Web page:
Researchers surveyed 8,080 students age 14 and older in 87 New York City public high schools.
A majority (63%) named law enforcement as the first and second most responsible for addressing the problem.
More than one-third of respondents (36%) said Congress is either first or second most responsible.
More than two-thirds (66%) said that they'd be somewhat or very likely to report the abuse to the police.
Nearly three-quarters (74%) of both men and women said that they would urge the woman to get help.
The study examined what happens between the ages of 10 and 14, when sibling violence peaks.
Siblings learn violence as a form of manipulation and control as they compete with each other for family resources.
No differences were found based on race or whether children had grown up in broken homes.
The survey of 538 men and women was conducted at a community college in Hillsborough County, Florida.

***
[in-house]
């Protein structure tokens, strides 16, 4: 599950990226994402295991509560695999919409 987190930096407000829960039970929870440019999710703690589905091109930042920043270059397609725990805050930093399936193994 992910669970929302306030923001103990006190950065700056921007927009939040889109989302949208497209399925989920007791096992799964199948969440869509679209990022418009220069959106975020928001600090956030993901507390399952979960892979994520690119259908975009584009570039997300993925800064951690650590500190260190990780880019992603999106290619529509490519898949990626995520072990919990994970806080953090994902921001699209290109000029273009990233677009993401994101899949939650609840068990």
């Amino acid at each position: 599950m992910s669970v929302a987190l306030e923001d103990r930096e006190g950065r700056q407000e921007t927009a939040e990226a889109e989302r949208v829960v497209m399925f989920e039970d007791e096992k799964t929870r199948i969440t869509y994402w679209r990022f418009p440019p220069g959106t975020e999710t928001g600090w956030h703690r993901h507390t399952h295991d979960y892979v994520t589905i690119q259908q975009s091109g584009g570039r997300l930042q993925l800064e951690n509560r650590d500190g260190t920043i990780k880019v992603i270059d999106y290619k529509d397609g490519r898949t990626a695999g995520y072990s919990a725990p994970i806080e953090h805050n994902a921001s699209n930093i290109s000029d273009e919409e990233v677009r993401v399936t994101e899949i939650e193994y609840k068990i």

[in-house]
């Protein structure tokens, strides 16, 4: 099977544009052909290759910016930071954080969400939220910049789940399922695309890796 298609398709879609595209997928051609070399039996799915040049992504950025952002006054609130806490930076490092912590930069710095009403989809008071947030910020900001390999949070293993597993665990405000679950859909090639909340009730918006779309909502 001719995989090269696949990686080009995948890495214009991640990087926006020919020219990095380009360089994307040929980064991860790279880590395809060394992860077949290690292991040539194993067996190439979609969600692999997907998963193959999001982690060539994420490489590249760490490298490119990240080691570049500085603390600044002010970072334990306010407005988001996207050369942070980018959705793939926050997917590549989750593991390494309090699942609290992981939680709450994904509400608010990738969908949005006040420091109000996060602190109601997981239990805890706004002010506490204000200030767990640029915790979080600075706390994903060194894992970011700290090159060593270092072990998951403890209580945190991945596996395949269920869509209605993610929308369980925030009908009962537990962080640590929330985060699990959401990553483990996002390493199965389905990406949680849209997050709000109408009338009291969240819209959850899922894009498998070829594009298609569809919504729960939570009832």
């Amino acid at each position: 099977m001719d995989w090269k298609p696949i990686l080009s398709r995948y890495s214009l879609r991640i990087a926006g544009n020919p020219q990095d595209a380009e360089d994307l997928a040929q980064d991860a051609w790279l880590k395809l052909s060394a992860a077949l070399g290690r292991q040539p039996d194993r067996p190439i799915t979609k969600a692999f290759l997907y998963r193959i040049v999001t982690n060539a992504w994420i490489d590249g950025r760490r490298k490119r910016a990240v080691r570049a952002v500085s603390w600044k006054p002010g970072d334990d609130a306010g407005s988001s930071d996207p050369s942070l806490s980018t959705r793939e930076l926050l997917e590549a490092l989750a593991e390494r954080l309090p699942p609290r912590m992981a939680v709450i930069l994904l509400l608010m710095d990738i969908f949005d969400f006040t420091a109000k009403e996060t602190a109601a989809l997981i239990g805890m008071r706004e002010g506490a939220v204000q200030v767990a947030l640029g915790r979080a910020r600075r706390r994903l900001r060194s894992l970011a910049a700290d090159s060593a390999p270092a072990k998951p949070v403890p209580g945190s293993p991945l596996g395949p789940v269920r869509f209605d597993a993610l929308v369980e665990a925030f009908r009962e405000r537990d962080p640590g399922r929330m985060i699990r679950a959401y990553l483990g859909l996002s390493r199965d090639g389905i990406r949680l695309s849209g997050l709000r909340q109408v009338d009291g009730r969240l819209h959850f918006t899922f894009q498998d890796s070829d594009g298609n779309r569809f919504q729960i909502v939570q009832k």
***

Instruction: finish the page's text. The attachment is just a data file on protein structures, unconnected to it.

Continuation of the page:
Adolescent girls who reported dating violence were 60 percent more likely to report one or more suicide attempts in the past year, the survey found, and males who reported sexual assault were four times as likely to have attempted suicide.
A history of sexual assault in females and a history of dating violence in males did not increase the rates of attempted suicide, which is the third leading cause of death for adolescents.
One-third of respondents were 16-18; one-third of respondents were 19-21; one-third of respondents were 22-24. A full report is available upon request from Lifetime Television.)Brothers and sisters who fight while growing up lay the groundwork for battering their dates by the time they get to college, according to a University of Florida study.